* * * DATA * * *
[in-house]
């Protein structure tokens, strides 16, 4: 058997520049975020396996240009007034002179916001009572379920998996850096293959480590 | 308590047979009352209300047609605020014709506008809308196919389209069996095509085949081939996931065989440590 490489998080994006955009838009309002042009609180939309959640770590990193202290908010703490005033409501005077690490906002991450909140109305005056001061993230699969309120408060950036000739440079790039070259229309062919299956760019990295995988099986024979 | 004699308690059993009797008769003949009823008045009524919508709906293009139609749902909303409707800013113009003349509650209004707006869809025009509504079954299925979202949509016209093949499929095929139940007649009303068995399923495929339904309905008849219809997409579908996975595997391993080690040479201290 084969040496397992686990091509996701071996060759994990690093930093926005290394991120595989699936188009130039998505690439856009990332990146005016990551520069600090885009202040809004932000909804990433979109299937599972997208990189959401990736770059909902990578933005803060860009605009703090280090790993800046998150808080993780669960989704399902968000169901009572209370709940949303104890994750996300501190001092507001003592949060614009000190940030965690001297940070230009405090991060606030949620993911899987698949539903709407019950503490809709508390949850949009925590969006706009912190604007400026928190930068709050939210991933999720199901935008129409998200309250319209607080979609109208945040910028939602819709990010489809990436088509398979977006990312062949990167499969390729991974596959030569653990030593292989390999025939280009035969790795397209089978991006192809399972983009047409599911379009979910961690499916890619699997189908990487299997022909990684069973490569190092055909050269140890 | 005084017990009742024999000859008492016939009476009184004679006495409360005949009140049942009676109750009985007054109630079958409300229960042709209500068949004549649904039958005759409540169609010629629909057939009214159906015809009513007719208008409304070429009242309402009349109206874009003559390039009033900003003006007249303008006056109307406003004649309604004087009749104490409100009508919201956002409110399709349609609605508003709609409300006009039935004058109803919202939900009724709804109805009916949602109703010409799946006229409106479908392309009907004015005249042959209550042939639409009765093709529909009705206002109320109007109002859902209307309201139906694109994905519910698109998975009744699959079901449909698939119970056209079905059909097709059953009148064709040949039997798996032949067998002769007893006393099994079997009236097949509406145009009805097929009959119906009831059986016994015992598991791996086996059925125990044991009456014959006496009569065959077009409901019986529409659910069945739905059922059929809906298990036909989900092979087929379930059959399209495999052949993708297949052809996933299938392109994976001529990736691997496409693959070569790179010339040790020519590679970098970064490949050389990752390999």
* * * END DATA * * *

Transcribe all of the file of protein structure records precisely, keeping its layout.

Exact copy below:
[in-house]
């Protein structure tokens, strides 16, 4: 058997520049975020396996240009007034002179916001009572379920998996850096293959480590 | 308590047979009352209300047609605020014709506008809308196919389209069996095509085949081939996931065989440590 490489998080994006955009838009309002042009609180939309959640770590990193202290908010703490005033409501005077690490906002991450909140109305005056001061993230699969309120408060950036000739440079790039070259229309062919299956760019990295995988099986024979 | 004699308690059993009797008769003949009823008045009524919508709906293009139609749902909303409707800013113009003349509650209004707006869809025009509504079954299925979202949509016209093949499929095929139940007649009303068995399923495929339904309905008849219809997409579908996975595997391993080690040479201290 084969040496397992686990091509996701071996060759994990690093930093926005290394991120595989699936188009130039998505690439856009990332990146005016990551520069600090885009202040809004932000909804990433979109299937599972997208990189959401990736770059909902990578933005803060860009605009703090280090790993800046998150808080993780669960989704399902968000169901009572209370709940949303104890994750996300501190001092507001003592949060614009000190940030965690001297940070230009405090991060606030949620993911899987698949539903709407019950503490809709508390949850949009925590969006706009912190604007400026928190930068709050939210991933999720199901935008129409998200309250319209607080979609109208945040910028939602819709990010489809990436088509398979977006990312062949990167499969390729991974596959030569653990030593292989390999025939280009035969790795397209089978991006192809399972983009047409599911379009979910961690499916890619699997189908990487299997022909990684069973490569190092055909050269140890 | 005084017990009742024999000859008492016939009476009184004679006495409360005949009140049942009676109750009985007054109630079958409300229960042709209500068949004549649904039958005759409540169609010629629909057939009214159906015809009513007719208008409304070429009242309402009349109206874009003559390039009033900003003006007249303008006056109307406003004649309604004087009749104490409100009508919201956002409110399709349609609605508003709609409300006009039935004058109803919202939900009724709804109805009916949602109703010409799946006229409106479908392309009907004015005249042959209550042939639409009765093709529909009705206002109320109007109002859902209307309201139906694109994905519910698109998975009744699959079901449909698939119970056209079905059909097709059953009148064709040949039997798996032949067998002769007893006393099994079997009236097949509406145009009805097929009959119906009831059986016994015992598991791996086996059925125990044991009456014959006496009569065959077009409901019986529409659910069945739905059922059929809906298990036909989900092979087929379930059959399209495999052949993708297949052809996933299938392109994976001529990736691997496409693959070569790179010339040790020519590679970098970064490949050389990752390999």